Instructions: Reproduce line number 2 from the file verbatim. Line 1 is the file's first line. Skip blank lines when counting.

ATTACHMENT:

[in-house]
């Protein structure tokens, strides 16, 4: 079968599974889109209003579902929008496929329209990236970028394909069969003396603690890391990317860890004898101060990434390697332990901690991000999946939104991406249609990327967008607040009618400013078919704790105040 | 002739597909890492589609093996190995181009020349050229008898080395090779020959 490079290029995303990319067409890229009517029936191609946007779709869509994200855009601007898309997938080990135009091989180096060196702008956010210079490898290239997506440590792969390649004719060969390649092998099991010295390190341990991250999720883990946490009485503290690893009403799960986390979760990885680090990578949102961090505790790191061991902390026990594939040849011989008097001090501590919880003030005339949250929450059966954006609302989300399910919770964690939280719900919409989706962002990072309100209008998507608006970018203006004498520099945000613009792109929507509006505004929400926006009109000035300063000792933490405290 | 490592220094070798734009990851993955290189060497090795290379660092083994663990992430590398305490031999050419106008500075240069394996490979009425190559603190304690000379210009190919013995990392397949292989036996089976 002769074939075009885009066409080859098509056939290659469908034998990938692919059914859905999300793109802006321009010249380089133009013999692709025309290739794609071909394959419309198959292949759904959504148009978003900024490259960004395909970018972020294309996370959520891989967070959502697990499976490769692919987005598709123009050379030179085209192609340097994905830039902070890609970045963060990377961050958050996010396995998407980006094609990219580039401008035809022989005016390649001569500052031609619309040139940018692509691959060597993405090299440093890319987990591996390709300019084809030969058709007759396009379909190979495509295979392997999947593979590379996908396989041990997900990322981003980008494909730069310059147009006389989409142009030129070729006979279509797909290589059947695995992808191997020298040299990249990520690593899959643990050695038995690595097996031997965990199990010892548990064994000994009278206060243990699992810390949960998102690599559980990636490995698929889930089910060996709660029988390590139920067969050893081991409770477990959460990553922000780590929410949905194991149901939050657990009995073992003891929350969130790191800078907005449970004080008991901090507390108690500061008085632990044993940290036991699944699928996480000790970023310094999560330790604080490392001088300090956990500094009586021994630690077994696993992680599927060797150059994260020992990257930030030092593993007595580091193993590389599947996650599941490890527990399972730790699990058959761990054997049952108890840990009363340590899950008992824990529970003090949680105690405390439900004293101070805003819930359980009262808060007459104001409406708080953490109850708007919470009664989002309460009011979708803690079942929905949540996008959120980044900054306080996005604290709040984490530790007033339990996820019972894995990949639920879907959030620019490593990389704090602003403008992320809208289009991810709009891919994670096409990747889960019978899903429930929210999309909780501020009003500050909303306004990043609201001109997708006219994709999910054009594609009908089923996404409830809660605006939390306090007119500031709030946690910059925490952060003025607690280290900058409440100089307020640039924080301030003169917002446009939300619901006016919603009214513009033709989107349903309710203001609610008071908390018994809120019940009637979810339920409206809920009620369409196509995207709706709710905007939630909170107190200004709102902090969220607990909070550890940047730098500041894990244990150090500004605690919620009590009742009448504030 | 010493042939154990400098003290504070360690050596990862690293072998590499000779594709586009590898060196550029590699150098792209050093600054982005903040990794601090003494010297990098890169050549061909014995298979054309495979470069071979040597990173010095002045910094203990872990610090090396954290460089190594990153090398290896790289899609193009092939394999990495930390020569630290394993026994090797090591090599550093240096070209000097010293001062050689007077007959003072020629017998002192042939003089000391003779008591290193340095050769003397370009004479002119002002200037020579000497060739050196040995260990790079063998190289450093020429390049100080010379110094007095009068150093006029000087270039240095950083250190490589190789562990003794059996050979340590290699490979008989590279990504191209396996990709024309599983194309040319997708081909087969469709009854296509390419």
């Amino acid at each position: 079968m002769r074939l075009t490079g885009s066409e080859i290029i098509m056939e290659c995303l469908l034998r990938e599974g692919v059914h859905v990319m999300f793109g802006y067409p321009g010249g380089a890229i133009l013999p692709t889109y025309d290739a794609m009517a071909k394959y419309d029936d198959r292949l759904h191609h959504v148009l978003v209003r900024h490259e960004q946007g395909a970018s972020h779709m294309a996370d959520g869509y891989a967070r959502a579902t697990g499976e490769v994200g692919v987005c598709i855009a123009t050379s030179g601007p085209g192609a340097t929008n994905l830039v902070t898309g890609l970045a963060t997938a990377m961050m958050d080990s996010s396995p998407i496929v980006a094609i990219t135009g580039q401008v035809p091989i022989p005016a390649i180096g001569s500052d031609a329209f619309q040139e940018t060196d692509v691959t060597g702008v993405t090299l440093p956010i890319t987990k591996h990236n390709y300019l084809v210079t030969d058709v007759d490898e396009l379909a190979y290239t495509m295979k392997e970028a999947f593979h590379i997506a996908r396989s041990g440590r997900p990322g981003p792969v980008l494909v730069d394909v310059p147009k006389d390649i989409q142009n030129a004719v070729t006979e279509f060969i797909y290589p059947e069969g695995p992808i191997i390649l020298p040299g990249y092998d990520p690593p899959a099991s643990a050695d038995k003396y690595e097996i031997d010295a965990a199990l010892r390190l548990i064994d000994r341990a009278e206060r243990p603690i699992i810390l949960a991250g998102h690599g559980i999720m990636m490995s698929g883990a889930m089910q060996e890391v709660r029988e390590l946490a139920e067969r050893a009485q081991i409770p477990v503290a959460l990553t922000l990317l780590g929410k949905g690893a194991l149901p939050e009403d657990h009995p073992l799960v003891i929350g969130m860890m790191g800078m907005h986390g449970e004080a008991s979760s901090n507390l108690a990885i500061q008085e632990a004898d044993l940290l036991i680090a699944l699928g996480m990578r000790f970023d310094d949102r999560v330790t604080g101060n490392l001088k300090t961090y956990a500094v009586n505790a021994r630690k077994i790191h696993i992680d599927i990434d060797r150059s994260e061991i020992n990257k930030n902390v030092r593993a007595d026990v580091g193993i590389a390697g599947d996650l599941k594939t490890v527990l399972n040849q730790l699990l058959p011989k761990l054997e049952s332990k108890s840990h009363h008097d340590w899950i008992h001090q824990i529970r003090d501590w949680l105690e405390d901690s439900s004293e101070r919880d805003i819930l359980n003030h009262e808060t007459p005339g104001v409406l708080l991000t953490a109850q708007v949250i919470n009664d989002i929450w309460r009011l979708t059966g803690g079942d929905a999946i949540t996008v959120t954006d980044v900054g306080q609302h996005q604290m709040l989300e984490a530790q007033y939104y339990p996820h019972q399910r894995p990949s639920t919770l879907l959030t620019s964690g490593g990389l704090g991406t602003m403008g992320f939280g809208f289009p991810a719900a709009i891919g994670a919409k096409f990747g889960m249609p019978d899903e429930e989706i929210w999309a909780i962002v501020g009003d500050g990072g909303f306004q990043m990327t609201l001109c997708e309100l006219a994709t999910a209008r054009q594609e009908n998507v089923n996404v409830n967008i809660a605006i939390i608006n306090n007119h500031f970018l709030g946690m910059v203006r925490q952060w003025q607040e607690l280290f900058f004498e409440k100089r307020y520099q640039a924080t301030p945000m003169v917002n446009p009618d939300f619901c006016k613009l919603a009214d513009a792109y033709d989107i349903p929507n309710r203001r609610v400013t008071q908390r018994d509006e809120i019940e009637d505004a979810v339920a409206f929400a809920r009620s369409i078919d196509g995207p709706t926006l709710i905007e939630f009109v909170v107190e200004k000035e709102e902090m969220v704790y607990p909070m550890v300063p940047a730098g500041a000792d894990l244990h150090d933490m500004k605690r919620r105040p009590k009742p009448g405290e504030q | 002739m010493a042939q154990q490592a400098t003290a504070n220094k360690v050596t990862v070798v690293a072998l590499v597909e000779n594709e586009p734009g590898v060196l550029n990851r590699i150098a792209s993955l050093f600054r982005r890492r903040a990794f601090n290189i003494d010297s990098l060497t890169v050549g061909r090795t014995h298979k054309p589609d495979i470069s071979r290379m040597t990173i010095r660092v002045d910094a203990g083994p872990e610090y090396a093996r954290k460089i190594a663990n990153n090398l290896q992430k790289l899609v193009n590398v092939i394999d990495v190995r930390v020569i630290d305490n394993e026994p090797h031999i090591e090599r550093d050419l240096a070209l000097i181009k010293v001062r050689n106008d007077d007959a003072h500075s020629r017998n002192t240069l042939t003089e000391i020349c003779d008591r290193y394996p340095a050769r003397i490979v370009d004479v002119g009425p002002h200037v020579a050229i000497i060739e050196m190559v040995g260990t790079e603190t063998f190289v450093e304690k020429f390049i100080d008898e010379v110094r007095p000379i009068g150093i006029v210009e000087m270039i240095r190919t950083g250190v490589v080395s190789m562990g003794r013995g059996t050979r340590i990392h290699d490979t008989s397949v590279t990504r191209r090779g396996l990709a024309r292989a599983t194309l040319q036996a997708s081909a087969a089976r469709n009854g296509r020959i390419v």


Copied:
């Protein structure tokens, strides 16, 4: 079968599974889109209003579902929008496929329209990236970028394909069969003396603690890391990317860890004898101060990434390697332990901690991000999946939104991406249609990327967008607040009618400013078919704790105040 | 002739597909890492589609093996190995181009020349050229008898080395090779020959 490079290029995303990319067409890229009517029936191609946007779709869509994200855009601007898309997938080990135009091989180096060196702008956010210079490898290239997506440590792969390649004719060969390649092998099991010295390190341990991250999720883990946490009485503290690893009403799960986390979760990885680090990578949102961090505790790191061991902390026990594939040849011989008097001090501590919880003030005339949250929450059966954006609302989300399910919770964690939280719900919409989706962002990072309100209008998507608006970018203006004498520099945000613009792109929507509006505004929400926006009109000035300063000792933490405290 | 490592220094070798734009990851993955290189060497090795290379660092083994663990992430590398305490031999050419106008500075240069394996490979009425190559603190304690000379210009190919013995990392397949292989036996089976 002769074939075009885009066409080859098509056939290659469908034998990938692919059914859905999300793109802006321009010249380089133009013999692709025309290739794609071909394959419309198959292949759904959504148009978003900024490259960004395909970018972020294309996370959520891989967070959502697990499976490769692919987005598709123009050379030179085209192609340097994905830039902070890609970045963060990377961050958050996010396995998407980006094609990219580039401008035809022989005016390649001569500052031609619309040139940018692509691959060597993405090299440093890319987990591996390709300019084809030969058709007759396009379909190979495509295979392997999947593979590379996908396989041990997900990322981003980008494909730069310059147009006389989409142009030129070729006979279509797909290589059947695995992808191997020298040299990249990520690593899959643990050695038995690595097996031997965990199990010892548990064994000994009278206060243990699992810390949960998102690599559980990636490995698929889930089910060996709660029988390590139920067969050893081991409770477990959460990553922000780590929410949905194991149901939050657990009995073992003891929350969130790191800078907005449970004080008991901090507390108690500061008085632990044993940290036991699944699928996480000790970023310094999560330790604080490392001088300090956990500094009586021994630690077994696993992680599927060797150059994260020992990257930030030092593993007595580091193993590389599947996650599941490890527990399972730790699990058959761990054997049952108890840990009363340590899950008992824990529970003090949680105690405390439900004293101070805003819930359980009262808060007459104001409406708080953490109850708007919470009664989002309460009011979708803690079942929905949540996008959120980044900054306080996005604290709040984490530790007033339990996820019972894995990949639920879907959030620019490593990389704090602003403008992320809208289009991810709009891919994670096409990747889960019978899903429930929210999309909780501020009003500050909303306004990043609201001109997708006219994709999910054009594609009908089923996404409830809660605006939390306090007119500031709030946690910059925490952060003025607690280290900058409440100089307020640039924080301030003169917002446009939300619901006016919603009214513009033709989107349903309710203001609610008071908390018994809120019940009637979810339920409206809920009620369409196509995207709706709710905007939630909170107190200004709102902090969220607990909070550890940047730098500041894990244990150090500004605690919620009590009742009448504030 | 010493042939154990400098003290504070360690050596990862690293072998590499000779594709586009590898060196550029590699150098792209050093600054982005903040990794601090003494010297990098890169050549061909014995298979054309495979470069071979040597990173010095002045910094203990872990610090090396954290460089190594990153090398290896790289899609193009092939394999990495930390020569630290394993026994090797090591090599550093240096070209000097010293001062050689007077007959003072020629017998002192042939003089000391003779008591290193340095050769003397370009004479002119002002200037020579000497060739050196040995260990790079063998190289450093020429390049100080010379110094007095009068150093006029000087270039240095950083250190490589190789562990003794059996050979340590290699490979008989590279990504191209396996990709024309599983194309040319997708081909087969469709009854296509390419």